“This is like a litmus test of how much you know about Libya. If the only thing you know is that it was cut into three, then it shows you are clueless about the situation in Libya.”
Mattia Toaldo — Libya expert at the European Council on Foreign Relations
On September 15 2016, INTEL TODAY suggested that “somebody has decided that such division of Libya was the best that could be managed at this point”. The Guardian just confirmed this information. Follow us on Twitter: @INTEL_TODAY
On Monday April 10 2017, The Guardian revealed that:
“Sebastian Gorka [senior White House foreign policy official] has alarmed foreign diplomats with his views on Libya’s future. The map he drew on a napkin during the transition period cut Libya into three sections, apparently based on the old Ottoman provinces of Cyrenaica in the east, Tripolitania in the north-west and Fezzan in the south-west.”
RELATED POST: LIBYA: What is going on?
Former Ottoman provinces of Libya
Prior to the Italian invasion of 1911, the area of Libya was administered as three separate provinces (“Vilayets”) of the Ottoman Empire: Tripolitania, Fezzan, and Cyrenaica. [WIKIPEDIA]
Dr Geoff Porter has ridiculed Gorka’s idea to partition Libya. Of course, the revenues from the oil industry would be very unequal. But there is much more to the ongoing conflict than controlling the oil revenues.
“But the Libyan conflict is already about oil and about controlling the revenue that oil generates. This became abundantly clear last month when militias allied with the Government of National Accord in Tripoli seized four oil export terminals that had earlier been captured by the military allied with the eastern government in Tobruk, which in turn had captured from a separatist cum gangster. (Are you following along, Dr. Gorka?)”
“Libya’s current conflict, though, is also about more than oil. It is about former Qadhafi regime members trying to reclaim what they lost in the 2011 revolution. It is about Islamists—no, not radical Islamic terrorists—trying to preserve the political gains they made during Libya’s brief democratic interlude in the aftermath of the revolution that ousted Qadhafi. It is about former political dissidents—some who were imprisoned, others who were exiled, trying to gain some political power for the first time in a country they call their own. And into this mix add jihadi terrorists organizations like the Islamic State; the remnants of Benghazi consulate attackers Ansar al-Sharia; and some components of Al Qaeda in the Islamic Maghreb, a regional terrorist group with a large presence in the south. None of these groups fits neatly into Ottoman-era borders. Which new country would you give to the Islamists? Which one would the former Qadhafi henchmen get? Who ends up with the bulk of the terrorists?”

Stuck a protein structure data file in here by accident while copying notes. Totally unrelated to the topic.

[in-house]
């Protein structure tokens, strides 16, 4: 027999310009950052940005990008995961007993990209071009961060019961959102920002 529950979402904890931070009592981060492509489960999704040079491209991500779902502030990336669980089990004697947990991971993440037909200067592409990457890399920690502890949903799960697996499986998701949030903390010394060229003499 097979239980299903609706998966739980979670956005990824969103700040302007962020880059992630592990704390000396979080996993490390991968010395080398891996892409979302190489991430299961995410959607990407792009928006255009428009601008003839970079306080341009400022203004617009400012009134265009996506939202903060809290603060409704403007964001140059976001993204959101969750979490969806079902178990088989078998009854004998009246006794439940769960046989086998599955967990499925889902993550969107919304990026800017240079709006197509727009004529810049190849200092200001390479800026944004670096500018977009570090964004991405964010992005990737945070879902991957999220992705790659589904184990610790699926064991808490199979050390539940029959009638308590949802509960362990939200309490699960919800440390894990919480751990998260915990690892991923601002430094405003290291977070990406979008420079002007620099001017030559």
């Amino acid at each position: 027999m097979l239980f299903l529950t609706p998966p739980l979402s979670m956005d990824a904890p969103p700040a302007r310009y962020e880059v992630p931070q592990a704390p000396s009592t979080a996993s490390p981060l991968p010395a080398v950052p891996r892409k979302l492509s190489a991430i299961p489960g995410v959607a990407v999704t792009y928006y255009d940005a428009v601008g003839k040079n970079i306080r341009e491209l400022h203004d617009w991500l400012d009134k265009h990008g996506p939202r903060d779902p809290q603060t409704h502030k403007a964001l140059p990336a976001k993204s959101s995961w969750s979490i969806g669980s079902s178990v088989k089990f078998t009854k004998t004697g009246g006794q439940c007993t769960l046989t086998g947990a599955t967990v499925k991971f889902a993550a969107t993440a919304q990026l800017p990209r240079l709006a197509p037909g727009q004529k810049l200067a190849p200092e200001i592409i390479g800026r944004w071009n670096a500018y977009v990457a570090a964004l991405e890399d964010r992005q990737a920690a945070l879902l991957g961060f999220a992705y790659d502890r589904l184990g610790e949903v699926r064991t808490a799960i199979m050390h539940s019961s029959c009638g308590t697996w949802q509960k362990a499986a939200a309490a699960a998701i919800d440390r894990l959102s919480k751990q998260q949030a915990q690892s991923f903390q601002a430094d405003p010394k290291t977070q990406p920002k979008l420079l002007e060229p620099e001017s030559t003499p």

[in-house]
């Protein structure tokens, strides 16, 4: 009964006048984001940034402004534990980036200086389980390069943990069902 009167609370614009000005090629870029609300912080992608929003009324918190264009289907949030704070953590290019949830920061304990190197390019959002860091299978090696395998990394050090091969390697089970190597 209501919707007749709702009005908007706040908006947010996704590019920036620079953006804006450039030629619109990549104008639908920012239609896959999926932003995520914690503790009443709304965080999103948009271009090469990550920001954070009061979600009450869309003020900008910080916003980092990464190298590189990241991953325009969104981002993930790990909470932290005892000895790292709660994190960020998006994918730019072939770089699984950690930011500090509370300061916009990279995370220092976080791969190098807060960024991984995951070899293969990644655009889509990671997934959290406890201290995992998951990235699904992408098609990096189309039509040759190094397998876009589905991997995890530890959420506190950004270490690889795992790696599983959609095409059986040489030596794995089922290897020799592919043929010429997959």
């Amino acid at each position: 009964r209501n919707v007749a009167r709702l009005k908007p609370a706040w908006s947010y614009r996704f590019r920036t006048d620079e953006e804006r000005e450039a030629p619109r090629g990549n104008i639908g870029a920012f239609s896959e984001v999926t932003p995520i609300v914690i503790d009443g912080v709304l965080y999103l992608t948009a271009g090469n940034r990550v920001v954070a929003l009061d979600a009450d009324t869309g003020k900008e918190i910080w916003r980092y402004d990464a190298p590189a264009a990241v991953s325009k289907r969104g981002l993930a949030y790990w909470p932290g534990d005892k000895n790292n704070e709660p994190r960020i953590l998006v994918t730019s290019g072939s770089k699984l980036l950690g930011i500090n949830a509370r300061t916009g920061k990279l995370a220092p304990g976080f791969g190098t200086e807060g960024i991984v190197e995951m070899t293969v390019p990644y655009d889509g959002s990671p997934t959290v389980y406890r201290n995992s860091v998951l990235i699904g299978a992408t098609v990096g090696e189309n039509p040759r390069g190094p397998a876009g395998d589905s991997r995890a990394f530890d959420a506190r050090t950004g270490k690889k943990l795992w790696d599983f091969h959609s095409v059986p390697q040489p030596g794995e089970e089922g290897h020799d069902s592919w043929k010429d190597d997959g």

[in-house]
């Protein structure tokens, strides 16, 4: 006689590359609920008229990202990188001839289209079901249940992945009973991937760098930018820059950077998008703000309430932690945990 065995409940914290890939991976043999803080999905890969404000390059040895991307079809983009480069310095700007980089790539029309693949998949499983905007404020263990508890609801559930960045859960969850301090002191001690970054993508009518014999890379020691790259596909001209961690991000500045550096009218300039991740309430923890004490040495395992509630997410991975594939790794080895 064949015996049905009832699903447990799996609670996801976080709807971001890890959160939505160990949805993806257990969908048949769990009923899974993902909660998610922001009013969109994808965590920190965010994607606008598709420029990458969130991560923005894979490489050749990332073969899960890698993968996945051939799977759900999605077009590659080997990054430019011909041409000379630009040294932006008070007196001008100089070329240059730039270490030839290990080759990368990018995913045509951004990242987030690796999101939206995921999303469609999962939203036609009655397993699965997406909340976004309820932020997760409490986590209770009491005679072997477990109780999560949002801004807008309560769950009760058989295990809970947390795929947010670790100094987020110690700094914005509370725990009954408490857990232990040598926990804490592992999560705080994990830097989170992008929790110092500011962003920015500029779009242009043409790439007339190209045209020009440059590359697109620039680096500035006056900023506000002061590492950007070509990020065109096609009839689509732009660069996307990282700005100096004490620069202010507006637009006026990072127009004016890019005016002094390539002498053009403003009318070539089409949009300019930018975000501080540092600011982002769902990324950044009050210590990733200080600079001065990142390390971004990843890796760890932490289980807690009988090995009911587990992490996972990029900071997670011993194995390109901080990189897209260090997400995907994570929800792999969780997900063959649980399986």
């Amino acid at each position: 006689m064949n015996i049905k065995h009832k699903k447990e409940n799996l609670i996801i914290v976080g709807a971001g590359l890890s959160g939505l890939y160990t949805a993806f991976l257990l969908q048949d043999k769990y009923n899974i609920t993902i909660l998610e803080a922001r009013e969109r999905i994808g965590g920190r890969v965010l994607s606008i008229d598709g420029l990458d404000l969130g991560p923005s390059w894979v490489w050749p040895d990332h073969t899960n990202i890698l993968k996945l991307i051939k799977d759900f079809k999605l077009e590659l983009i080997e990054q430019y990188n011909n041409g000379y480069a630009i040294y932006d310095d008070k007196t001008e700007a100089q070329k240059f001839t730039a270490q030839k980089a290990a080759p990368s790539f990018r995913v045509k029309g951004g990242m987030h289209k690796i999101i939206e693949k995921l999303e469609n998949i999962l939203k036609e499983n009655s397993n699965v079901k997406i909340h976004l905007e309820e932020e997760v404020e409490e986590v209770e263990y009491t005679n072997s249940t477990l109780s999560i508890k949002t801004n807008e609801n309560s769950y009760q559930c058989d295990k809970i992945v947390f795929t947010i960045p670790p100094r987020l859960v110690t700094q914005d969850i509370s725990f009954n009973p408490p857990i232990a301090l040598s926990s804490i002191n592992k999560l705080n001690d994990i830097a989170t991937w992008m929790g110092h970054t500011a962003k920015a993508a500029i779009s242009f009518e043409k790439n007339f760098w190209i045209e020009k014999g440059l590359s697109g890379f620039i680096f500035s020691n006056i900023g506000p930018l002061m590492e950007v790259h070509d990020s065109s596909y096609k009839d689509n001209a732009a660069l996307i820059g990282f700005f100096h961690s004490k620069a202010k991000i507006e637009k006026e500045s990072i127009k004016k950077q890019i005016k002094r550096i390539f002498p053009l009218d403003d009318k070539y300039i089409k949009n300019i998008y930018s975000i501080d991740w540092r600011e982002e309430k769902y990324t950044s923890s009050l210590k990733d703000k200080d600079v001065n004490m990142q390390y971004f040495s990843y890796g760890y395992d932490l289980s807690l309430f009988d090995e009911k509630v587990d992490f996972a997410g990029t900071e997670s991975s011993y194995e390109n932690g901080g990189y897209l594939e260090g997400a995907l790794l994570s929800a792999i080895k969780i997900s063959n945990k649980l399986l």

Drawing map on a napkin
About Sebastian Gorka
Sebastian Lukács Gorka (Hungarian: Gorka Sebestyén Lukács; born 1970) is an American military and intelligence analyst, professor and member of the national security advisory staff. He serves as a deputy assistant to the President of the United States, Donald Trump. Gorka was born in the United Kingdom to Hungarian parents, lived in Hungary from 1992 to 2008, and in 2012 became a naturalized American citizen.
Gorka has written for a variety of publications and is generally considered politically conservative. As a national security advisor, Gorka specializes in irregular warfare, counterinsurgency and counterterrorism. Gorka’s view of the ideological role of Islam in terrorism has sparked controversy. [Wikipedia]
As a former Breitbart editor, Gorka is close to Steve Bannon, Trump’s chief strategist, who believes the struggle against radical Islam should be the central theme of US foreign policy. [NOTE: Bannon lost his seat on the national security council last week.]
Sebastian Gorka is vying to become presidential special envoy to Libya. Such position has yet to be created. Gorka’s rivals for the envoy job include Pete Hoekstra, a former congressman and lobbyist, and Phillip Escaravage, a former US intelligence official who worked on Libya for more than a decade. Escaravage is generally considered to be the clear favorite for the post.
Donald Trump aide Sebastian Gorka accuses BBC of ‘fake news’- BBC Newsnight
Trump aide drew plan on napkin to partition Libya into three — The Guardian
So You Want to Partition Libya … — Politico
Trump ‘Special Envoy’ plans to partition Libya into three